My most recent work, titled Immortal Chromatic, carries on my previous themes and concerns. I begin by digitally photographing a flower arrangement that contains a species which holds its color even after dying or being cut off from it’s earthly sustenance. I digitally slice up this initial capture into a grid and then create physical instant film modules. Each instant film tile is cut and or burned as it develops. I also use the sun and a magnifying glass to burn the tiles so the intensity of the light at the time of making is reflected in the burns across the tiles. I use the light source which allows images to be made in the first place to scar the photo-object. This again is a nod to the inherent creative power of a destructive act. While these processes violently disrupt the image it also creates new “blooms.” Returning to the idea of compression of multiple moments into singular, physical works, I see the cuts I make as alternate timelines for the internal image. The image can have a multitude of directions depending on how I cut it. This speaks to how a traumatic event might greatly alter who we become. All of the cuts I make are unplanned so there is also a record of my spontaneous choices. Cutting the one-of-a-kind instant film modules also feels pleasantly irreverent, while also being self-critical. In the end, the final works are large mosaics of these instant film tiles scarred through their synthesis.

My goal with these works is to speak to the inherent creation that arises out of disruption, fuse disparate moments, and to create previously unexplored photographic objects. These objects are records of my personal process and control over my own healing. Like all humans, I have experienced traumas in my life both physical and emotional. During one of these eras I felt that my soul had indeed been torn apart. At rock bottom, I found my creative practice in earnest and began to use it to deal with life’s challenges. It was as if the universe broke me fully open so I could be my most deeply creative self. Like the song goes, we are spirits in a material world. Our bodies are bruised, beaten and scarred over this lifetime, but there is a deeper part of us that heals over and over and is not bound by time or space. — Kevin Hoth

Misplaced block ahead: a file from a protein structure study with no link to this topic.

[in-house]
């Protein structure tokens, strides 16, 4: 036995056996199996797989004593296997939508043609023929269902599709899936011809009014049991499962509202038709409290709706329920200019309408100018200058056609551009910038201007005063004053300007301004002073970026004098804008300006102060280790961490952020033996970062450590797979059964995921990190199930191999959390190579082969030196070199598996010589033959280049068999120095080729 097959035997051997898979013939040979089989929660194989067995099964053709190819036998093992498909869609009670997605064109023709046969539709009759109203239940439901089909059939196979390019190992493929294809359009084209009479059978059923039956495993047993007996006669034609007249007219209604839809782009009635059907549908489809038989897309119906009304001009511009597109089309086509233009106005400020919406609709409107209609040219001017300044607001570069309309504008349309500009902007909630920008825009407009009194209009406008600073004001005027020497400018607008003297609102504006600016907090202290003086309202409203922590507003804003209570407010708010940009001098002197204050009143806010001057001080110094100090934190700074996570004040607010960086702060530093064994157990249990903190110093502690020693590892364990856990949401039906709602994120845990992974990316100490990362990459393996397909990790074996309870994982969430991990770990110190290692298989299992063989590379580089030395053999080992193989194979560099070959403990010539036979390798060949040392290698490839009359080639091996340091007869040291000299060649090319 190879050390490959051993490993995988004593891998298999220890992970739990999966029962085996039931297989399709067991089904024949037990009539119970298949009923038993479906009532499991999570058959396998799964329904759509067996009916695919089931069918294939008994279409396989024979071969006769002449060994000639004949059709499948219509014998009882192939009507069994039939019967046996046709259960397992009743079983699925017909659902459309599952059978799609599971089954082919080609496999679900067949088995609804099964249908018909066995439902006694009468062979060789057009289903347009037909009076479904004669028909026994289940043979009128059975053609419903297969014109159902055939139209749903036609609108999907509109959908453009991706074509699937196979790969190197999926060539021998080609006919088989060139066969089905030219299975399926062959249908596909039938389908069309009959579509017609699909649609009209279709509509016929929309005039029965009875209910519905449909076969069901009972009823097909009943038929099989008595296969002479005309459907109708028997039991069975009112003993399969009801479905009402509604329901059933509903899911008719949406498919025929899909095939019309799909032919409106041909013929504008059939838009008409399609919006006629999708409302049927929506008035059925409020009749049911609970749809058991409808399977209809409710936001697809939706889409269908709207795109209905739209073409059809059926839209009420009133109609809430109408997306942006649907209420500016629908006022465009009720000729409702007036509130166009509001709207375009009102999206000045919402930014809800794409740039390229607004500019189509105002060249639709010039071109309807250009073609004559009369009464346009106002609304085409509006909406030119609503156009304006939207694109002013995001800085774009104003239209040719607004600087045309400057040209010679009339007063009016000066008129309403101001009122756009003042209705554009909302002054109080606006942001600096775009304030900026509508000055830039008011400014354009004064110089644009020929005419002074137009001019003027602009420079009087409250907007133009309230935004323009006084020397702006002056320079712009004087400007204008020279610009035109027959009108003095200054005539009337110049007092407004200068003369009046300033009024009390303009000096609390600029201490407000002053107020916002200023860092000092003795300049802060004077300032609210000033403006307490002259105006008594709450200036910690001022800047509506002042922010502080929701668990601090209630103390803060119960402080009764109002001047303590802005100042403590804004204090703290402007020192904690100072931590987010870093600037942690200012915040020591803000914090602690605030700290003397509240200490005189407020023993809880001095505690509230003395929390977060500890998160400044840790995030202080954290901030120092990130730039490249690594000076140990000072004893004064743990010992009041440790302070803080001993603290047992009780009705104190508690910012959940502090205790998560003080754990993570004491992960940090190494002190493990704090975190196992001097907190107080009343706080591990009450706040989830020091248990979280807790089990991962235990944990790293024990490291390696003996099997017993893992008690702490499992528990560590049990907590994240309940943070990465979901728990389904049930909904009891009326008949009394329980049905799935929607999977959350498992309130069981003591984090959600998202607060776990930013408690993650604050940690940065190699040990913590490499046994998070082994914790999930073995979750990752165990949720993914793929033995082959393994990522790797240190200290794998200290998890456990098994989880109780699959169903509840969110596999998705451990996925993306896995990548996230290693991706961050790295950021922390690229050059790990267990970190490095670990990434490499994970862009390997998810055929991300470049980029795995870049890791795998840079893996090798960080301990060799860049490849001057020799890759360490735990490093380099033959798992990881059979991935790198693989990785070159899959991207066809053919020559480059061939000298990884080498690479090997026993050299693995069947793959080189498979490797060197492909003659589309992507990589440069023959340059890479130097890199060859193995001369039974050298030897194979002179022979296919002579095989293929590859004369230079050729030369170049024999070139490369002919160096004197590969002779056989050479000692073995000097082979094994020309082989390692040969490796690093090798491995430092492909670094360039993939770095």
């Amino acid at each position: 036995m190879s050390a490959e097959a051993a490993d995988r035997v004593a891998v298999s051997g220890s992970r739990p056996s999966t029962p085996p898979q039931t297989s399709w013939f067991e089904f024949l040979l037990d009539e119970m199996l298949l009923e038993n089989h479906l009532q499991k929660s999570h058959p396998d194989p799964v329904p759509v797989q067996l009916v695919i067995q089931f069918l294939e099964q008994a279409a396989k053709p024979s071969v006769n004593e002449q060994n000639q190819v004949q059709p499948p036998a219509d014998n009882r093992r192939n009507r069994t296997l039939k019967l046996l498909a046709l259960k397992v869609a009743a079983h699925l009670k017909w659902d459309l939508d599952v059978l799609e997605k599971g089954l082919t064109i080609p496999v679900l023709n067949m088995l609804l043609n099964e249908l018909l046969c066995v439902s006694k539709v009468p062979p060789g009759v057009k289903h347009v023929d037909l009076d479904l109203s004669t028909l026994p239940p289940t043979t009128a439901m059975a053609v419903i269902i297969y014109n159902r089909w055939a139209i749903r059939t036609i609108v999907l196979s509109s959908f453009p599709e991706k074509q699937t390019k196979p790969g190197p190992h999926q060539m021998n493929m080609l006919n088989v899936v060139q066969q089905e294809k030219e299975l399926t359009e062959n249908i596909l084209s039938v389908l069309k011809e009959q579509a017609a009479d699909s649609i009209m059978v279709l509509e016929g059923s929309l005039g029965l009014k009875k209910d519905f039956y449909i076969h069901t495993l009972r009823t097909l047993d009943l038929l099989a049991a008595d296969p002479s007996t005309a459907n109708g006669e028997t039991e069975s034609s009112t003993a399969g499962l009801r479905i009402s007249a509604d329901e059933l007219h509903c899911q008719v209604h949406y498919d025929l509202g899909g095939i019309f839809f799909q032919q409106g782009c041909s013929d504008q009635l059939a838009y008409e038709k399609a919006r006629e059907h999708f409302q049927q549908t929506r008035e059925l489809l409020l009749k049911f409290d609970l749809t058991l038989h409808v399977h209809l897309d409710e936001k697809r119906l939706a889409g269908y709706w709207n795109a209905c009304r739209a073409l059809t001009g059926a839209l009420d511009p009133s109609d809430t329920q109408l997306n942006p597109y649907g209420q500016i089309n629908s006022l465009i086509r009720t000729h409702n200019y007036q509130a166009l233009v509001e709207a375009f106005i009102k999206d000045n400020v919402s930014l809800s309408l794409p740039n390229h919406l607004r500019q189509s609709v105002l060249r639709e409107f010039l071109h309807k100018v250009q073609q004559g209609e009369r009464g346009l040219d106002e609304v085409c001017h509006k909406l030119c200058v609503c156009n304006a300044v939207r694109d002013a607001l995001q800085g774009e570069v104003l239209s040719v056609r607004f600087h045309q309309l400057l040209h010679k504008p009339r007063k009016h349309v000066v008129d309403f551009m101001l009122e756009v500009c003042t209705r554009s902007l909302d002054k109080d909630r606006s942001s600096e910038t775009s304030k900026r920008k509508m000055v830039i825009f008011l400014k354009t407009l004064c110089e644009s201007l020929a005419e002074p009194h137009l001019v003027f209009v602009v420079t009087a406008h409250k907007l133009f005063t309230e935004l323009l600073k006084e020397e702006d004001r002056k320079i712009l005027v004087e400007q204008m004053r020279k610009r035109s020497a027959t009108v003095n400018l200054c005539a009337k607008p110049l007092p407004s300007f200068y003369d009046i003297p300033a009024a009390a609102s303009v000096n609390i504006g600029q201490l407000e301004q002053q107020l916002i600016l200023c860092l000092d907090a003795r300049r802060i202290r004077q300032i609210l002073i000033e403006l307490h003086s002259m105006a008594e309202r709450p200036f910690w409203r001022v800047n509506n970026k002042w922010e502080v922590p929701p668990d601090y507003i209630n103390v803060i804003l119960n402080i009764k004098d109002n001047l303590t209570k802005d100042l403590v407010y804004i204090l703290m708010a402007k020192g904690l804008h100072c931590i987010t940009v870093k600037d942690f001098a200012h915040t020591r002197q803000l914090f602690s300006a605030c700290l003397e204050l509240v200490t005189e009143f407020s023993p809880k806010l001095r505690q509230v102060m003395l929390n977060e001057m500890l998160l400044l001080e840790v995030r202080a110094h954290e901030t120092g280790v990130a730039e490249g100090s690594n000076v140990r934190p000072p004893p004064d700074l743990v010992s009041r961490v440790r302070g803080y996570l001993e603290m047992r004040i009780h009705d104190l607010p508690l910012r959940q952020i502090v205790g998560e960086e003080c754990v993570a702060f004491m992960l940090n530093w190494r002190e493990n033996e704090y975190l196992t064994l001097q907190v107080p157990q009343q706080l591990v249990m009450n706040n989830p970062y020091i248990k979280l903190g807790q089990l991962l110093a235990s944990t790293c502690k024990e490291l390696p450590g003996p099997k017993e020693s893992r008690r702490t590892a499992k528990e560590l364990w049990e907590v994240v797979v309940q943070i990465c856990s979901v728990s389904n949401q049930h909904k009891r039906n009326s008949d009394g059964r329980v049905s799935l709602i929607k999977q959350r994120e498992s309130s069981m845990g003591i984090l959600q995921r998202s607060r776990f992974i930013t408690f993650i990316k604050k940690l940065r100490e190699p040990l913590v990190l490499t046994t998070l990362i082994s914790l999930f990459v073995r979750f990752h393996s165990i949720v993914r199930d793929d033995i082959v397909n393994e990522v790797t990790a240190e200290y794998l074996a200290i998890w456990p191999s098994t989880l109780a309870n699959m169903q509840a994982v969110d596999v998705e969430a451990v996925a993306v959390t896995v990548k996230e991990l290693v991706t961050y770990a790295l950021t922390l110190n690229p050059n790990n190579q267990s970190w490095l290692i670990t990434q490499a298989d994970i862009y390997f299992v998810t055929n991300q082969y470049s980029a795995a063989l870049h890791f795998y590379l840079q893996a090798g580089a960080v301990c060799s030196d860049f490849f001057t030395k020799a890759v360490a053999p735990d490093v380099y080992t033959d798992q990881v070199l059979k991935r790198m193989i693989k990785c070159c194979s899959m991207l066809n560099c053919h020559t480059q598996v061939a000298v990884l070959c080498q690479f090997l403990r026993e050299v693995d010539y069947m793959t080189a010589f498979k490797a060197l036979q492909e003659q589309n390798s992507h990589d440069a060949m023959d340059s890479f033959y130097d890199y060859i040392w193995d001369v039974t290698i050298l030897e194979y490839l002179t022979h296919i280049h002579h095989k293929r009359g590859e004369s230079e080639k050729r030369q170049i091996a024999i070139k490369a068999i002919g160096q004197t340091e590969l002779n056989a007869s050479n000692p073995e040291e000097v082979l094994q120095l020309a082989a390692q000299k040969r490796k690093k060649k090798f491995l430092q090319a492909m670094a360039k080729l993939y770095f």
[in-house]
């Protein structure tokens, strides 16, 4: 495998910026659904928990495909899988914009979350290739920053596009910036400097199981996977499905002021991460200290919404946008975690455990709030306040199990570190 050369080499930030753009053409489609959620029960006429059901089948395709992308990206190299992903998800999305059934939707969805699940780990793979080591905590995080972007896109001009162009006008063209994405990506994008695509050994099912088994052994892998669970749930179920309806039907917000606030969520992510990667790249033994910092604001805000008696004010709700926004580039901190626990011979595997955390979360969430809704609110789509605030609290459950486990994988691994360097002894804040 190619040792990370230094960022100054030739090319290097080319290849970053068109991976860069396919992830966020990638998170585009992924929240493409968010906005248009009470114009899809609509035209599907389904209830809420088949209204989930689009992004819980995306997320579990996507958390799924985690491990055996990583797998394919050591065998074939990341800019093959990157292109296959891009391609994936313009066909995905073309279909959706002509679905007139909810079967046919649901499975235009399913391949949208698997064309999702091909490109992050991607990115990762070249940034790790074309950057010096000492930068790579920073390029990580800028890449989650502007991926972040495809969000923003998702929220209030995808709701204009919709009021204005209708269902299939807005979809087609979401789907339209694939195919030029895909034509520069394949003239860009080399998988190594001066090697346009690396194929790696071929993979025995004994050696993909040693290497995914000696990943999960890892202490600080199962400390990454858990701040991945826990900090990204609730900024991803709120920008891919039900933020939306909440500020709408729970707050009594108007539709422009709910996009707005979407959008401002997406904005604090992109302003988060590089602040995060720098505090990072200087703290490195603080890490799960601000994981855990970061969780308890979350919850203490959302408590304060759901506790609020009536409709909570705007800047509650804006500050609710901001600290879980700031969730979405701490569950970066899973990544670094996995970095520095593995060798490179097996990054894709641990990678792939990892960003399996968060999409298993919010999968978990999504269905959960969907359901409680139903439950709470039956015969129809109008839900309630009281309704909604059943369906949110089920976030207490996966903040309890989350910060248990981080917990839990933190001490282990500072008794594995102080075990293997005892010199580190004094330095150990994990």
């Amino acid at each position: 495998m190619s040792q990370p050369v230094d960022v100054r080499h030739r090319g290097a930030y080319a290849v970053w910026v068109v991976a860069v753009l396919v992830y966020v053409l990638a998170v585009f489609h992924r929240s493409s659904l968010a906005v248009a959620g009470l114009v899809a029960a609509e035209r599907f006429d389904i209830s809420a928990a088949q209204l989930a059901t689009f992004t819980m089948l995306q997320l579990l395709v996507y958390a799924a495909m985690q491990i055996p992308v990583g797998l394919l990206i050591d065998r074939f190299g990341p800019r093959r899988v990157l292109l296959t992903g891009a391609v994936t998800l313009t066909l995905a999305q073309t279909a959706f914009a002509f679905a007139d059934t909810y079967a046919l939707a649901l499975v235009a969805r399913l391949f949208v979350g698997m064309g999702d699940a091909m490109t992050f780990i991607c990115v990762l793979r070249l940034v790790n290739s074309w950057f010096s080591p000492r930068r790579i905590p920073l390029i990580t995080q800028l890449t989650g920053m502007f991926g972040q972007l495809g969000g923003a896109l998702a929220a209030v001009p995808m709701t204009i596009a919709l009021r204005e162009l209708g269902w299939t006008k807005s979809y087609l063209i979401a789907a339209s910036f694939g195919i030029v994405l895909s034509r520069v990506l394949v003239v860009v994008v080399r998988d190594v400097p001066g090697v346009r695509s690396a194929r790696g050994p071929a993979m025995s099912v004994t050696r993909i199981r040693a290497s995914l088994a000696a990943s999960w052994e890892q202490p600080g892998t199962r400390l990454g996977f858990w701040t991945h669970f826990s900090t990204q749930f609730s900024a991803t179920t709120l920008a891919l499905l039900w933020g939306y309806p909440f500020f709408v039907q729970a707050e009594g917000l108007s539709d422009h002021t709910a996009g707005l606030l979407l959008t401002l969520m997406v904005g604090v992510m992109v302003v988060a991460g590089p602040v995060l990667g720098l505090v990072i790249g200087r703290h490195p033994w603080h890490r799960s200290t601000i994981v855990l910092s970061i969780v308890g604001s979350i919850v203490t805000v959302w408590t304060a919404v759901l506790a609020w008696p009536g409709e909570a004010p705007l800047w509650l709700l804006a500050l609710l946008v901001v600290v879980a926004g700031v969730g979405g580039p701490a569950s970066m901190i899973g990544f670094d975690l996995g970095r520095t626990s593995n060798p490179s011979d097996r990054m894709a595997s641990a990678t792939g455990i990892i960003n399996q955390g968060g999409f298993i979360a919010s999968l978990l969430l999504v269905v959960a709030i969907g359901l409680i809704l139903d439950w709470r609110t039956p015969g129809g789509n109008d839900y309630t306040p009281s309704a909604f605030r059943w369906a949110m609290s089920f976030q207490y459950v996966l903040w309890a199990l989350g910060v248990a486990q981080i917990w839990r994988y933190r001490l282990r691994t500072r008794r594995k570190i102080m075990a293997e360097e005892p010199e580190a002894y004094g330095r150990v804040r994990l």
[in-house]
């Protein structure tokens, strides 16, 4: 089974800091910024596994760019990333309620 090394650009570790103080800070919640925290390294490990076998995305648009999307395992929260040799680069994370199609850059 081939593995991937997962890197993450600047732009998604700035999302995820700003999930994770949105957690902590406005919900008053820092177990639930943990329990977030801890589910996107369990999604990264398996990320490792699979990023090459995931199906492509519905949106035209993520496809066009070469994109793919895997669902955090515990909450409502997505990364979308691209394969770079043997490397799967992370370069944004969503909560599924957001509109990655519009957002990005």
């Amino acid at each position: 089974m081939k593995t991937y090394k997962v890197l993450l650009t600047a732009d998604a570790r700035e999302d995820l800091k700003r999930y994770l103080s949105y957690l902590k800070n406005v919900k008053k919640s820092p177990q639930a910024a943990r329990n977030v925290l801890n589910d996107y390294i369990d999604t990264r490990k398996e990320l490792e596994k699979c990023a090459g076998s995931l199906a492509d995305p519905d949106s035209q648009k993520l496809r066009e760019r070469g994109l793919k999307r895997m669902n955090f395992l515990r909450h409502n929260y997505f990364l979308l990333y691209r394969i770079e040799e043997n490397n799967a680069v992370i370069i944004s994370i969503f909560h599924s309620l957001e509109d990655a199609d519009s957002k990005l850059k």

© Kevin Hoth, Brazilian Airbnb, 2019


© Kevin Hoth, The Evaporated Liquid From My Expired And Desiccated Body Merges With The Rain Headed East Towards Thom Yorke’s Grandkids’ Umbrellas, 2020

Hope For The Future

© Kevin Hoth, Hope For The Future, 2019


© Kevin Hoth, The Great Pause, 2020

Salmon Yellow Orb (Ned)

© Kevin Hoth, Salmon Yellow Orb, 2018


© Kevin Hoth, Orng Shadow Cutter (with Scissor Pounds), 2019


© Kevin Hoth, Limonium Sinuatum 01, 2020

6_Hoth_La Maestra_Papaver_Rhoeas

© Kevin Hoth, La Maestra (Papaver Rhoeas), 2020


© Kevin Hoth, Immortal Chromatic Installation View, 2020


© Kevin Hoth, Corpus Callosum, 2016

Kevin Hoth is a visual artist and educator based in Boulder, Colorado. He works primarily with photographic media. This may take the form of digital manipulations, instant film collages, video pieces, or slideshow performances. He has two major bodies of work; one deals with expanding spatial perception of landscape, the other deals with image destruction as sculptural creation when applied to instant film assemblages. His landscape project uses mirrors to join multiple spaces into a singular, in-camera composition. His cut and burned instant film work explores time-based image disruption as a transgressive, healing and synthesizing process. Hoth’s work has been exhibited nationally and internationally at The Houston Center for Photography, The Center for Fine Art Photography, Colorado Photographic Arts Center, The Center for Creative Photography, The Medium Festival and The Rhode Island Center for Photography. Recent awards include Top 200 Critical Mass 2019, Center For Fine Art Photography Portfolio Showcase 12 and top ten finalist for the 2018 Clarence John Laughlin Award. Hoth received his Masters of Fine Art in Photography at the University of Washington, Seattle with a focus in Digital Video. He has taught college courses in photography and graphic design at numerous universities for over twenty years and has taught at the University of Colorado Boulder since 2011. He lives on the outskirts of Boulder, Colorado with his daughter Anya and regularly gets woken up by coyote howls, owl hoots and horse whinnies. He is represented by Walker Fine Art in Denver, Colorado.

Follow him on Instagram: @kevinhoth